KRAMATORSK/SLAVIANSK, Ukraine, (Reuters) – Separatists flew the Russian flag on armoured vehicles taken from the Ukrainian army yesterday, humiliating a Kiev government operation to recapture eastern towns controlled by pro-Moscow partisans.
Six armoured personnel carriers were driven into the rebel-held town of Slaviansk to waves and shouts of “Russia! Russia!” It was not immediately clear whether they had been captured by rebels or handed over to them by Ukrainian deserters.
Another 15 armoured troop carriers full of Ukrainian paratroops were surrounded and halted by a pro-Russian crowd at a town near an air base. They were allowed to retreat only after the soldiers handed the firing pins from their rifles to a rebel commander.
The military setback leaves Kiev looking weak on the eve of a peace conference on Thursday, when its foreign minister will meet his Russian, U.S. and European counterparts in Geneva. The meeting comes as the European Union and the United States contemplate more sanctions against Russia, with new measures from Washington possibly coming as soon as Friday.
Upon arriving in Geneva on Wednesday, Ukrainian Foreign Minister Andrii Deshchytsia said there is still time to ease tensions in Ukraine.
“I think that we still have a chance to de-escalate the situation using the diplomatic means,” he said. “And we will try hard. We are trying hard – not only Ukraine – but also the United States. However, the time is now, not only to express the concerns, but to look for a more concrete and adequate response to Russia’s plans and actions.”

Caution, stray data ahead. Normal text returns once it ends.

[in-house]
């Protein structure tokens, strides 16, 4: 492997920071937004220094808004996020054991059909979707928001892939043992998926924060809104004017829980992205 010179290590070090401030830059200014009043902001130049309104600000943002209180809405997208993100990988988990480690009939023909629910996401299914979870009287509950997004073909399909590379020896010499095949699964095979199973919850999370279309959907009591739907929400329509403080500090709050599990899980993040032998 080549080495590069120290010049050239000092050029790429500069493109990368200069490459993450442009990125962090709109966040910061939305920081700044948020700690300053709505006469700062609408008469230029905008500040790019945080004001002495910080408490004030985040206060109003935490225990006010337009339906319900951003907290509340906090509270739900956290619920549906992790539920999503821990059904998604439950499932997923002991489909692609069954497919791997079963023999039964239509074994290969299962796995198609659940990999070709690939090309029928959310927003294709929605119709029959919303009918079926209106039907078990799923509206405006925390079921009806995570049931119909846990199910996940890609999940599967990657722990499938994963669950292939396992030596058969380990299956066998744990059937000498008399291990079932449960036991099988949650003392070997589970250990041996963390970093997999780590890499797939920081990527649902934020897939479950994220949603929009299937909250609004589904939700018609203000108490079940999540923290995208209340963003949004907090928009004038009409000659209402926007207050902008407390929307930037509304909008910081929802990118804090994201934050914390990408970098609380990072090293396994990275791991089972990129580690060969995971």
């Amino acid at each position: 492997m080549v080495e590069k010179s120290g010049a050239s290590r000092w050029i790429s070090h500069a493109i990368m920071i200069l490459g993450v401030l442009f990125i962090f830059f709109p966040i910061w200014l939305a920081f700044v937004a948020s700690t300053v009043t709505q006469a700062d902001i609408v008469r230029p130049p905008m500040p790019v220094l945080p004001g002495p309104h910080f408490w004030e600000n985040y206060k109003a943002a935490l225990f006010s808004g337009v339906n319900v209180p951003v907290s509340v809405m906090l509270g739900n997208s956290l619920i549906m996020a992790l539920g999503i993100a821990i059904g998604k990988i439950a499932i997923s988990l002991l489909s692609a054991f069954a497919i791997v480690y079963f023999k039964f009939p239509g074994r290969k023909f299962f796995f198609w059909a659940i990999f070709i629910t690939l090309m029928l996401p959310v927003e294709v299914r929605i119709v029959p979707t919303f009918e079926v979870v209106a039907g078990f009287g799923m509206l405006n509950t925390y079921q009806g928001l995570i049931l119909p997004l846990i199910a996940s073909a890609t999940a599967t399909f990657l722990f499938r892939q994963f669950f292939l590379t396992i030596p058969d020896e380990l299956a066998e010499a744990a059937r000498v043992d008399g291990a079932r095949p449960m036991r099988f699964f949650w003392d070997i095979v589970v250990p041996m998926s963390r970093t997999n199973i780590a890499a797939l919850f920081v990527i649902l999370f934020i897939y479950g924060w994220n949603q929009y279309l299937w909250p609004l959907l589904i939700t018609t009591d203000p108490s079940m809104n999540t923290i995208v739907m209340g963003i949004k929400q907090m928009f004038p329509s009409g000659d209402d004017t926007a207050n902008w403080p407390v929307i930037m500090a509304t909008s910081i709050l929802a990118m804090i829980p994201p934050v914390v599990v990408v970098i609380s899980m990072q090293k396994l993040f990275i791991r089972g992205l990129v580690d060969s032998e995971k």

So far, the United States and European Union have imposed only targeted sanctions against a list of Russian and Ukrainian individuals and companies in retaliation for Moscow’s seizure and rapid annexation of Crimea from Ukraine, completed last month.
The EU took a step towards imposing harsher sanctions on Wednesday by informing its member states of the likely impact the proposed measures would have on each of them. Countries have a week to respond before the European Commission starts drawing up plans.
As Secretary of State John Kerry flew into Geneva, a senior U.S. official said that President Barack Obama had put the onus on Moscow to calm the crisis. “With regard to sanctions, the president has been very clear that if Russia does not take this opportunity to de-escalate, the costs are going to go up,” the official told reporters.
U.S. officials, speaking on the condition of anonymity, said the United States also was prepared to offer Ukraine more non-lethal assistance.
Moscow responded to the overthrow of its ally Ukrainian president Viktor Yanukovich in February by announcing its right to intervene militarily to protect Russian speakers across the former Soviet Union, a new doctrine that has overturned decades of post-Cold War diplomacy.